Long lines are continuing to frustrate New Jersey drivers trying to get a license or register their car.

The Motor Vehicles Commission re-opened from its COVID-19 shutdown on July 7th, and the backlog of people who waited during the pandemic has created outdoor lines that snake around buildings, causing customers to camp out overnight.

“If you don't get here by a certain time, you might as well come another day. You gotta get here early,” said Kevin Johnson, who arrived at the Springfield office at 4:30 a.m. There were about 30 people in front of him, some who had arrived beginning at midnight.

Rosemary Teal arrived at 5:45 a.m. and stood with the help of a walker.

“No allowance for the handicapped. No bathrooms. No nothing,” Teal said. “This is ridiculous.”

The Motor Vehicles Commission, however, says it is a myth that customers need to line up all night. “On any day other than Saturday, if you arrive by 8:00am at all but a few of our Centers, you will get a ticket and be served that day,” said William Connolly, spokesman for the MVC.

Although Connelly acknowledges it might be necessary to get to a DMV office by 6 a.m. to be served that day, he said long lines that snake around the block are not necessarily a sign of dysfunction.

“We simply can’t cram 100 or 200 people inside an agency like we used to,” he said. And with social distancing, the single file line appears much longer than the same number that was waiting inside. ”We still expect the lines to get shorter, but as long as COVID-19 remains a threat in indoor spaces, there will be people waiting outside the facility under even the best of conditions.”

I returned to the Springfield office later in the morning on Wednesday, and in fact, the long line was gone.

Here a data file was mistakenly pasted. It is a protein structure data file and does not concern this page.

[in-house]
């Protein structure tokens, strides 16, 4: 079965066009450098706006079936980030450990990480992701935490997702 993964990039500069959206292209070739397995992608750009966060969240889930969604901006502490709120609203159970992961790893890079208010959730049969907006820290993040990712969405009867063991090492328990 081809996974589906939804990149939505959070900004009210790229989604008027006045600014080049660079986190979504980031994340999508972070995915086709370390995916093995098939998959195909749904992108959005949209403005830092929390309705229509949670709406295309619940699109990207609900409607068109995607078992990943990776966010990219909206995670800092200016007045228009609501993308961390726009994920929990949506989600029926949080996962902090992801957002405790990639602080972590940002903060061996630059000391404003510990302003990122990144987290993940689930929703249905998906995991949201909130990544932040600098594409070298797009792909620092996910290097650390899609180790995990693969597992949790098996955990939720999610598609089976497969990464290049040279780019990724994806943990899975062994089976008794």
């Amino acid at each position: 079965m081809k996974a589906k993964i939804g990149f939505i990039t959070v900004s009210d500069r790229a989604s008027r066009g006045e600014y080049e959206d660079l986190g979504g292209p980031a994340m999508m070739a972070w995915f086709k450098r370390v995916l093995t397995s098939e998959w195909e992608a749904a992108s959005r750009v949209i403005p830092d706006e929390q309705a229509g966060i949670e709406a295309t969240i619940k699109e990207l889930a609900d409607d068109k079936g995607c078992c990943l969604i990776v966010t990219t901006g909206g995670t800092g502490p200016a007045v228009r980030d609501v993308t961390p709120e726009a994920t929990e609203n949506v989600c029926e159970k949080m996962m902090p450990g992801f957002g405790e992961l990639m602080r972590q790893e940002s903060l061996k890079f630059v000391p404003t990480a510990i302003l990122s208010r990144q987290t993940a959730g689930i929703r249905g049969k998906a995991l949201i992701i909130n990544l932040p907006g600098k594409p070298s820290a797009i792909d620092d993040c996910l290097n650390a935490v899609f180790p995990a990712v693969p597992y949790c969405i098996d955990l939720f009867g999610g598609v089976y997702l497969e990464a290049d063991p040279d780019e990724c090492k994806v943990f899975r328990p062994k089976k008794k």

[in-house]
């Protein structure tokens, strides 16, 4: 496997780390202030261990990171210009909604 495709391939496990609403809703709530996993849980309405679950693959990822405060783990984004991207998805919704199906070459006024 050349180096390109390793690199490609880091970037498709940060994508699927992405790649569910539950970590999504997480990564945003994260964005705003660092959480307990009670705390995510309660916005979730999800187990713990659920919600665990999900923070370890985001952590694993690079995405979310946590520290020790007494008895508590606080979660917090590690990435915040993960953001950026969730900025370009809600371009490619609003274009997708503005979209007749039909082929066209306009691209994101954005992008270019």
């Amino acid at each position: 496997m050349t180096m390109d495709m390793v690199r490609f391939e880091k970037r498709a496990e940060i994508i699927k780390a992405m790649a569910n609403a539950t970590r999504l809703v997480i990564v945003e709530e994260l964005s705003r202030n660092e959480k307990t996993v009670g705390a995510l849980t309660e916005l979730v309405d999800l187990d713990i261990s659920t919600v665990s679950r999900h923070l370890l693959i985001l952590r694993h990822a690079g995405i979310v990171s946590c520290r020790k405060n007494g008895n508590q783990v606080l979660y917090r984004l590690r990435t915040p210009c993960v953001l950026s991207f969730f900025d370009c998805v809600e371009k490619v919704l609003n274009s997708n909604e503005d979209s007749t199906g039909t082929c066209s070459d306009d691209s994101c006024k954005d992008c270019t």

Regardless of the long lines, some New Jersey drivers also say figuring out where to go has been confusing. Almost all of the people I spoke with in Springfield on Tuesday had already tried to get their car registration and failed.

Angelo Addasso had already tried to register his car in his home town of Bayonne.

“This is my third time, but each time it’s because I learned something different,” said Angelo Addasso, who had tried to go to his local DMV in Bayonne. “The first time I went too late and the second time I found out I couldn’t do anything for my title there.”

That’s because to make the process more efficient, the MVC has split their offices so that half are providing driver licenses and the others, including the Springfield office, only do vehicle registrations.

“I've been trying to let people know because there are no signs telling people they aren't doing licenses,” said Susan Zheng of Westfield. “I went to another DMV yesterday, waited an hour and half before they told me they're not doing registrations there, so I had to come this morning.”

The information is online, and the page that explains which locations to visit also tells customers which sites are already full for the day. The MVC has also added to the number of services that can be completed online, and it’s giving people a grace period if the document expired during the pandemic.